Monday, February 18, 2013
When I write about traditions or favorite family activities, I do so with some trepidation, because I know that hearing about other people's lives can make me feel inadequate, and I wonder if it has the same effect on you. It's like when you're feeling pretty good about your life and then you go to a soccer cookout at someone's house. Suddenly your own house looks like shit. And then you start thinking about your life choices. Why couldn't you have chosen a career path with more earning potential? Then maybe you too would have a "Jack and Jill" bath with oil rubbed bronze fixtures. English major? What the hell were you thinking? And your husband is glad you don't keep a sledgehammer in the house because at 10 on a Saturday night you might feel envious and motivated enough to start opening up some walls. Not that that's ever happened to me.
And then there are the Facebook posts, with all the love! and creativity! and by the end of a holiday like Valentine's Day you're ready to slit your throat or that of your significant other. If you read one of my very first posts , about the dreaded Valentine's Day, you'll be glad that there was no Facebook when I started blogging. It might have pushed me right over the edge.
I'm glad I was raised in the 70's and 80's before social media, because I feel like the stakes have been raised so high to have amazing traditions and experiences and homes it just puts a HUGE burden on moms to make that magic happen. I know my own mom would not have fared too well in the age of Pinterest, even though she was artistic and talented. She didn't care much about Halloween costumes ("go find a sheet-- you can be a ghost again"), she barely remembered to take pictures, and of course there was the time she gave me a PINEAPPLE to take to my teacher as a Christmas gift.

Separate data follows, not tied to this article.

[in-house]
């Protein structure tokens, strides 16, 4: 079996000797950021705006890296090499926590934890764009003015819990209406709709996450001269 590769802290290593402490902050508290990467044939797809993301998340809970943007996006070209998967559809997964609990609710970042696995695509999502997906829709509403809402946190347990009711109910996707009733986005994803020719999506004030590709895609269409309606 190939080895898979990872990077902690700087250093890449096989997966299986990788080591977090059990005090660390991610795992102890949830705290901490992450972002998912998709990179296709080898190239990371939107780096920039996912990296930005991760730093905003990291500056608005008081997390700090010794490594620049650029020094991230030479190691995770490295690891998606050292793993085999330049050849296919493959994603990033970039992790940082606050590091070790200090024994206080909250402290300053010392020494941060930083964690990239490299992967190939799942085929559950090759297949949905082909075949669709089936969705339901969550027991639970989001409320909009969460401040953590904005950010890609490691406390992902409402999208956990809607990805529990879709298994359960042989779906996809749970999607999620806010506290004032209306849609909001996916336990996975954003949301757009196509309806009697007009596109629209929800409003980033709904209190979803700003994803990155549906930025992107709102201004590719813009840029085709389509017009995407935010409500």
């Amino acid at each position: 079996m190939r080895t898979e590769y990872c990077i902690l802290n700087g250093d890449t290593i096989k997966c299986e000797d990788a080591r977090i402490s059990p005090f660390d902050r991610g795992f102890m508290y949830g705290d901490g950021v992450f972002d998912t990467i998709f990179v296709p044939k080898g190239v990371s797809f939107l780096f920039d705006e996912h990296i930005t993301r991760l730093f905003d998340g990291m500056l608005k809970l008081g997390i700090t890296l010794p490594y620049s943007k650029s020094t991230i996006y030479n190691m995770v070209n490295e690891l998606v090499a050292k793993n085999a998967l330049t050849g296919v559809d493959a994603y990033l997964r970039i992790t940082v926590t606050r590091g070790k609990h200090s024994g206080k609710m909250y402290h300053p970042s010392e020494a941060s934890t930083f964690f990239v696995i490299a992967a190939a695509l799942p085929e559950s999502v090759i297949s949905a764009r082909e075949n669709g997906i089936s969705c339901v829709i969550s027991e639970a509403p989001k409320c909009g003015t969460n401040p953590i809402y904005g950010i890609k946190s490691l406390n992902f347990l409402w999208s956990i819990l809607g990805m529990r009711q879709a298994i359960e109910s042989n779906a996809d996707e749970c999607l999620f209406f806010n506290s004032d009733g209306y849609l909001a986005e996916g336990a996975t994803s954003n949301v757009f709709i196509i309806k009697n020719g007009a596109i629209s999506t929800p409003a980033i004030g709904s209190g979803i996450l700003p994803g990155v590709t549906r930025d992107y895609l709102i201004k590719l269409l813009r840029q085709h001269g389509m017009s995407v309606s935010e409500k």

I can say with certainty The Elf on a Shelf would not have been welcome in our house, because Mom seemed pretty relieved when the whole Santa facade crumbled. But the thing is, if you've been reading this blog for any length of time, you'll know my mom was an incredible mother. Incredible. Some of our favorite traditions included seeing who could be the first person to stick his finger in a brand new jar of Peter Pan Peanut butter. Or regularly barricading ourselves in my brother's room and having tennis ball fights. These things took no money or planning, but they are what we remember more than 30 years later.
When I became a mom 14 years ago, I had only Family Fun magazine to make me feel like I wasn't measuring up in the creative mom department. Now there are so many more ways for new moms to feel lame. Gender reveal parties! Birth announcements so amazing they make my wedding invitations look like crap! Infant photo shoots where the naked baby is put in a basket or placed on a shelf! So cute I could just die. They bear no resemblance to the pathetic pictures of Jack being propped up on the tan shag photo platform at Sears by a haggard photographer with a smoker's cough.
I do like to share ideas and traditions on this blog. And I doubt anyone would look upon our current familial situation with envy. But I've noticed there are many ways to make ourselves feel bad, one of which could even be, "Look at what they did with their kids and it still all fell apart. I can't even (fill in the blank), so where does that leave me ?" Or am I the only one who has Negative Nelly self-talk, when I see mylife in light of others?
So, if I happen to share a sweet tradition later this week that Tim did with the kids, do you promise to go easy on yourself? I know I will.